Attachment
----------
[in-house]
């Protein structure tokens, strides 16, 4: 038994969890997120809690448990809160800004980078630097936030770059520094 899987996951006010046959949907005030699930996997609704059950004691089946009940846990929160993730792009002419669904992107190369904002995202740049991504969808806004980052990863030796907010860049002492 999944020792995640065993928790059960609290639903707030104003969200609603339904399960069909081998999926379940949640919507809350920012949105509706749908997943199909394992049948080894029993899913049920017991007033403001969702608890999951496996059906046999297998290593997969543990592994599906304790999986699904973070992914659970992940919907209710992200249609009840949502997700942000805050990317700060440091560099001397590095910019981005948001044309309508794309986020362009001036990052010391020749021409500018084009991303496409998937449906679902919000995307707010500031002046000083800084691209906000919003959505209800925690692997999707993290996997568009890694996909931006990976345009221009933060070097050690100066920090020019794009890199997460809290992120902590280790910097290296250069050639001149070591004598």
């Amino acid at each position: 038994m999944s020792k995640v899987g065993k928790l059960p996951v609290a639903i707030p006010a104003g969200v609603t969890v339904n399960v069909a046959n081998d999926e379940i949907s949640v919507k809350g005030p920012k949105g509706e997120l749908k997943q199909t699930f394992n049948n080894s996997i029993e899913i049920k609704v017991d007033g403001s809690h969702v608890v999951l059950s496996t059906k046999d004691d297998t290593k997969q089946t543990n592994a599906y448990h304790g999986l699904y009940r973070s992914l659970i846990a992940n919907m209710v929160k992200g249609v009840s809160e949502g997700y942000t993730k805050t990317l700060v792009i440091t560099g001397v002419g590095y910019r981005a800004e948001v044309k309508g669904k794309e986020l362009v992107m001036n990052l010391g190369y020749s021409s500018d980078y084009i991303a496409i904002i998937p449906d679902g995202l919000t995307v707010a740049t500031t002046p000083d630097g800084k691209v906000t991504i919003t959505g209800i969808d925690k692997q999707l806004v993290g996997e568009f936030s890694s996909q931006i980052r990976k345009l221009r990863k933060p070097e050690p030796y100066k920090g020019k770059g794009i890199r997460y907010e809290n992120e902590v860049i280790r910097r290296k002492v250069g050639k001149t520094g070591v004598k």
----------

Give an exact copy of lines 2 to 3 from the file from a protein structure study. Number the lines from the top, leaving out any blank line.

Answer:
């Protein structure tokens, strides 16, 4: 038994969890997120809690448990809160800004980078630097936030770059520094 899987996951006010046959949907005030699930996997609704059950004691089946009940846990929160993730792009002419669904992107190369904002995202740049991504969808806004980052990863030796907010860049002492 999944020792995640065993928790059960609290639903707030104003969200609603339904399960069909081998999926379940949640919507809350920012949105509706749908997943199909394992049948080894029993899913049920017991007033403001969702608890999951496996059906046999297998290593997969543990592994599906304790999986699904973070992914659970992940919907209710992200249609009840949502997700942000805050990317700060440091560099001397590095910019981005948001044309309508794309986020362009001036990052010391020749021409500018084009991303496409998937449906679902919000995307707010500031002046000083800084691209906000919003959505209800925690692997999707993290996997568009890694996909931006990976345009221009933060070097050690100066920090020019794009890199997460809290992120902590280790910097290296250069050639001149070591004598």
């Amino acid at each position: 038994m999944s020792k995640v899987g065993k928790l059960p996951v609290a639903i707030p006010a104003g969200v609603t969890v339904n399960v069909a046959n081998d999926e379940i949907s949640v919507k809350g005030p920012k949105g509706e997120l749908k997943q199909t699930f394992n049948n080894s996997i029993e899913i049920k609704v017991d007033g403001s809690h969702v608890v999951l059950s496996t059906k046999d004691d297998t290593k997969q089946t543990n592994a599906y448990h304790g999986l699904y009940r973070s992914l659970i846990a992940n919907m209710v929160k992200g249609v009840s809160e949502g997700y942000t993730k805050t990317l700060v792009i440091t560099g001397v002419g590095y910019r981005a800004e948001v044309k309508g669904k794309e986020l362009v992107m001036n990052l010391g190369y020749s021409s500018d980078y084009i991303a496409i904002i998937p449906d679902g995202l919000t995307v707010a740049t500031t002046p000083d630097g800084k691209v906000t991504i919003t959505g209800i969808d925690k692997q999707l806004v993290g996997e568009f936030s890694s996909q931006i980052r990976k345009l221009r990863k933060p070097e050690p030796y100066k920090g020019k770059g794009i890199r997460y907010e809290n992120e902590v860049i280790r910097r290296k002492v250069g050639k001149t520094g070591v004598k």